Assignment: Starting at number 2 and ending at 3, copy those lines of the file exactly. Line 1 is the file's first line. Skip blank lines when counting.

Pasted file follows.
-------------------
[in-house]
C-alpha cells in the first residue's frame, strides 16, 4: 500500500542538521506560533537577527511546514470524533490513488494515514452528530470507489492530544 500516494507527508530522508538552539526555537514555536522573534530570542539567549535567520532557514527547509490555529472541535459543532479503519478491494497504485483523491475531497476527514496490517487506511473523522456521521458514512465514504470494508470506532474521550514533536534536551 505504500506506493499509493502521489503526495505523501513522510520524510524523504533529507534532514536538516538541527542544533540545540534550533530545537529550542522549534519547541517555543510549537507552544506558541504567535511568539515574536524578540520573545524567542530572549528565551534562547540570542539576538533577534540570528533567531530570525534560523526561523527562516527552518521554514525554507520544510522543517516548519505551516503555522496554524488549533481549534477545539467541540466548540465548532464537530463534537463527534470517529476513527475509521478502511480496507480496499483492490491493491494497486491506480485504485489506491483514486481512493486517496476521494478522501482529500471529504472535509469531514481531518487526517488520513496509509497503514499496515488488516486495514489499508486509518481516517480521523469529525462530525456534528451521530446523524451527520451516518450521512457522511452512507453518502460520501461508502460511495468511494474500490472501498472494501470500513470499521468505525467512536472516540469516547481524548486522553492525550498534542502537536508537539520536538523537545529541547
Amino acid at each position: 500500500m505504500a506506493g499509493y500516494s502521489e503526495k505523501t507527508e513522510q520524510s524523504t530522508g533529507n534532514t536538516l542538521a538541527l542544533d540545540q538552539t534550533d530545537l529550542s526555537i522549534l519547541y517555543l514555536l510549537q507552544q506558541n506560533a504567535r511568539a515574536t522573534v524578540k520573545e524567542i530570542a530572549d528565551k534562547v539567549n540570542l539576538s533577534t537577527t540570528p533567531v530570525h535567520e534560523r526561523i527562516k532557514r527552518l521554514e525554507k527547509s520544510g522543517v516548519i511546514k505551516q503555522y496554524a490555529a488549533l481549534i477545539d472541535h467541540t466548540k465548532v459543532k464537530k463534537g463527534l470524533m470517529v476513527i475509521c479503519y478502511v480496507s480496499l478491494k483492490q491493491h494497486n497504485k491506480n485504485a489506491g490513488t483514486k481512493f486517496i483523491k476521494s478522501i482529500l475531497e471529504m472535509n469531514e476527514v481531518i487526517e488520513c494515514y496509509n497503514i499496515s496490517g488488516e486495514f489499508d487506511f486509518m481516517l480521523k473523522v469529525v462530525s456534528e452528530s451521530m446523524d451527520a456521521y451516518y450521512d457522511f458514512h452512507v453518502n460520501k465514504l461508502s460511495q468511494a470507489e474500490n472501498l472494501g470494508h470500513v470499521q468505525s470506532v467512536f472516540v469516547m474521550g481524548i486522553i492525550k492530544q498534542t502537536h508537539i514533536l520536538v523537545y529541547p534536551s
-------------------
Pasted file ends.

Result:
C-alpha cells in the first residue's frame, strides 16, 4: 500500500542538521506560533537577527511546514470524533490513488494515514452528530470507489492530544 500516494507527508530522508538552539526555537514555536522573534530570542539567549535567520532557514527547509490555529472541535459543532479503519478491494497504485483523491475531497476527514496490517487506511473523522456521521458514512465514504470494508470506532474521550514533536534536551 505504500506506493499509493502521489503526495505523501513522510520524510524523504533529507534532514536538516538541527542544533540545540534550533530545537529550542522549534519547541517555543510549537507552544506558541504567535511568539515574536524578540520573545524567542530572549528565551534562547540570542539576538533577534540570528533567531530570525534560523526561523527562516527552518521554514525554507520544510522543517516548519505551516503555522496554524488549533481549534477545539467541540466548540465548532464537530463534537463527534470517529476513527475509521478502511480496507480496499483492490491493491494497486491506480485504485489506491483514486481512493486517496476521494478522501482529500471529504472535509469531514481531518487526517488520513496509509497503514499496515488488516486495514489499508486509518481516517480521523469529525462530525456534528451521530446523524451527520451516518450521512457522511452512507453518502460520501461508502460511495468511494474500490472501498472494501470500513470499521468505525467512536472516540469516547481524548486522553492525550498534542502537536508537539520536538523537545529541547
Amino acid at each position: 500500500m505504500a506506493g499509493y500516494s502521489e503526495k505523501t507527508e513522510q520524510s524523504t530522508g533529507n534532514t536538516l542538521a538541527l542544533d540545540q538552539t534550533d530545537l529550542s526555537i522549534l519547541y517555543l514555536l510549537q507552544q506558541n506560533a504567535r511568539a515574536t522573534v524578540k520573545e524567542i530570542a530572549d528565551k534562547v539567549n540570542l539576538s533577534t537577527t540570528p533567531v530570525h535567520e534560523r526561523i527562516k532557514r527552518l521554514e525554507k527547509s520544510g522543517v516548519i511546514k505551516q503555522y496554524a490555529a488549533l481549534i477545539d472541535h467541540t466548540k465548532v459543532k464537530k463534537g463527534l470524533m470517529v476513527i475509521c479503519y478502511v480496507s480496499l478491494k483492490q491493491h494497486n497504485k491506480n485504485a489506491g490513488t483514486k481512493f486517496i483523491k476521494s478522501i482529500l475531497e471529504m472535509n469531514e476527514v481531518i487526517e488520513c494515514y496509509n497503514i499496515s496490517g488488516e486495514f489499508d487506511f486509518m481516517l480521523k473523522v469529525v462530525s456534528e452528530s451521530m446523524d451527520a456521521y451516518y450521512d457522511f458514512h452512507v453518502n460520501k465514504l461508502s460511495q468511494a470507489e474500490n472501498l472494501g470494508h470500513v470499521q468505525s470506532v467512536f472516540v469516547m474521550g481524548i486522553i492525550k492530544q498534542t502537536h508537539i514533536l520536538v523537545y529541547p534536551s